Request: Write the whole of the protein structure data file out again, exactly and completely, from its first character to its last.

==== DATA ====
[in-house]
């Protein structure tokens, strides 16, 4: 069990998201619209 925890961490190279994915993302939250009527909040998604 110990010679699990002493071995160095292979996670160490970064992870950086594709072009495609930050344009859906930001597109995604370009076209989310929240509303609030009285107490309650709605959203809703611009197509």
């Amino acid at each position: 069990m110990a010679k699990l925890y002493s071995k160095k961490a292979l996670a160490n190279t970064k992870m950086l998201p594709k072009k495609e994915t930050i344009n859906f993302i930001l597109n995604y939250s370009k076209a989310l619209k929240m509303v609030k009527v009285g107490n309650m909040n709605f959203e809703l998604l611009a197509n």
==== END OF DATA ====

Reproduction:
[in-house]
């Protein structure tokens, strides 16, 4: 069990998201619209 925890961490190279994915993302939250009527909040998604 110990010679699990002493071995160095292979996670160490970064992870950086594709072009495609930050344009859906930001597109995604370009076209989310929240509303609030009285107490309650709605959203809703611009197509």
């Amino acid at each position: 069990m110990a010679k699990l925890y002493s071995k160095k961490a292979l996670a160490n190279t970064k992870m950086l998201p594709k072009k495609e994915t930050i344009n859906f993302i930001l597109n995604y939250s370009k076209a989310l619209k929240m509303v609030k009527v009285g107490n309650m909040n709605f959203e809703l998604l611009a197509n």